Zesa switches off Sable over $30m debt

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The Zimbabwe Electricity Supply Authority has cut off power to Sable Chemicals over a $30 million debt forcing the fertilizer manufacturer to suspend operations.

As a result most of the workers have been sent home.

Sable Chemicals employees said the power utility cut off electricity during the Easter holidays and by yesterday it had not been reconnected.

This is the second time since January for Zesa to disconnect supplies to the sole ammonium nitrate-producing company to force it to settle its ballooning debt which has been accumulating since the advent of dollarisation.

Following the blackout, the firm sent most of its workers home and was operating with only critical staff as they battle to get power supplies restored.

A member of the workers’ committee who refused to be named said most of the workers were at home as uncertainty over their future persists, with management saying power tariffs were too high and unaffordable while Zesa is demanding its money.

Kwekwe district Zesa credit controller Innocent Chako refused to comment except to say: “The company needs money to be able to deliver services efficiently and therefore we will switch off all defaulting clients until they pay.”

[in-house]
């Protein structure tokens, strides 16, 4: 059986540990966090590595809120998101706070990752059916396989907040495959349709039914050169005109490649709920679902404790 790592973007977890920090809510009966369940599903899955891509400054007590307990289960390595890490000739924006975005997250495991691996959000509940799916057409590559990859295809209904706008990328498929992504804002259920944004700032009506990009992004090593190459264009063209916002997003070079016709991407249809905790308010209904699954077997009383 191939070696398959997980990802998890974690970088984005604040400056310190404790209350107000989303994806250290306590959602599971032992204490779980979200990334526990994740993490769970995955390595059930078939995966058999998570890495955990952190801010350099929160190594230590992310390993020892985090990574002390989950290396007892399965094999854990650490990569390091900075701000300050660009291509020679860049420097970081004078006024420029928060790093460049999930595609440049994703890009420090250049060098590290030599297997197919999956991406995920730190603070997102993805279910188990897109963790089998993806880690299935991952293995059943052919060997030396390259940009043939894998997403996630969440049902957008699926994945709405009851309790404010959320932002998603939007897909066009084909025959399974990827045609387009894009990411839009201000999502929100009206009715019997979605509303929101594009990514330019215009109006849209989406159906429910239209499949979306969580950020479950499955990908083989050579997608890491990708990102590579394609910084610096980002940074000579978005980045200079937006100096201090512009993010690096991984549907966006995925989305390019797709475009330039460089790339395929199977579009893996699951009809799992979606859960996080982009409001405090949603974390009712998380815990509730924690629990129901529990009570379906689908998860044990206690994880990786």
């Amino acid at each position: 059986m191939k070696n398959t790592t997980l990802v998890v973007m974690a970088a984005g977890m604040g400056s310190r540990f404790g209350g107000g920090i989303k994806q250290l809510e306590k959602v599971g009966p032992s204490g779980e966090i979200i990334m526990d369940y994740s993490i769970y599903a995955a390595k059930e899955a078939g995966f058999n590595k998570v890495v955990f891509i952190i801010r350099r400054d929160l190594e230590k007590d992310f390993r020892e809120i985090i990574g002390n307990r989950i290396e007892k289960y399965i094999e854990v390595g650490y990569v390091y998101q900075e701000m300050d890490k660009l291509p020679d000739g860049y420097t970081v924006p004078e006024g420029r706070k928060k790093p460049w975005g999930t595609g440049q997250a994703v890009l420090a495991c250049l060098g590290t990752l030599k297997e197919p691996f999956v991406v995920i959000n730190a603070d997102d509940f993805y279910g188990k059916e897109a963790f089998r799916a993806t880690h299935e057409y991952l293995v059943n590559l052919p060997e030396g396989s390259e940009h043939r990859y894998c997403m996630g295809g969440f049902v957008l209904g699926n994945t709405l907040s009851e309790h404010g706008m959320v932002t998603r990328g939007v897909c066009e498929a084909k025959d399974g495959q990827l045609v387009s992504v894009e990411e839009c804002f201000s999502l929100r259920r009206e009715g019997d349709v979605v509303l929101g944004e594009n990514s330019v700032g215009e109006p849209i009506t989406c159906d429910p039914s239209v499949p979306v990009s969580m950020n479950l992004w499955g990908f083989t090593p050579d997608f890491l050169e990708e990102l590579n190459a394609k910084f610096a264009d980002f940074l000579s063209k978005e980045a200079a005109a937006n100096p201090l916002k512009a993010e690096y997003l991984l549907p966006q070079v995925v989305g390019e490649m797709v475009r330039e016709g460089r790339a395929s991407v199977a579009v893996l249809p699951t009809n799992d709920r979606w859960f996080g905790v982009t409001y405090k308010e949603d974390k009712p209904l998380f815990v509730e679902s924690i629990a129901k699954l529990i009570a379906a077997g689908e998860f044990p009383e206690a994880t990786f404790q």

This comes at a time Sable Chemicals has engaged the government to try and get a power subsidy because current tariffs are too high.

The electrolysis plant which consumes 115 megawatts of power per hour pays 4,5c per unit and wants that reduced to 3c.

Sable Chemicals deputy board chairman uyMisheck Kachere told NewsDay the company presented a payment plan to Zesa which it has been following.

However, he said, as a result of cash flow challenges it sometimes defaulted on payments.

“We have a good relationship with Zesa and they understand our problems, but sometimes owing to cash flow problems we fail to pay our bills on time but we are paying,” said Kachere, who refused to say how much they owed Zesa.

Sable Chemicals has come up with a plan to establish a $200 million coal gasification plant to replace the electrolysis plant which the fertiliser manufacturing company hopes will ease challenges stemming from high power tariffs.

Kachere said the plan, likely to be implemented within the next three years, will bring the organisation back to profitability and eventually allow the firm to expand and meet the country’s fertliser needs without any imports.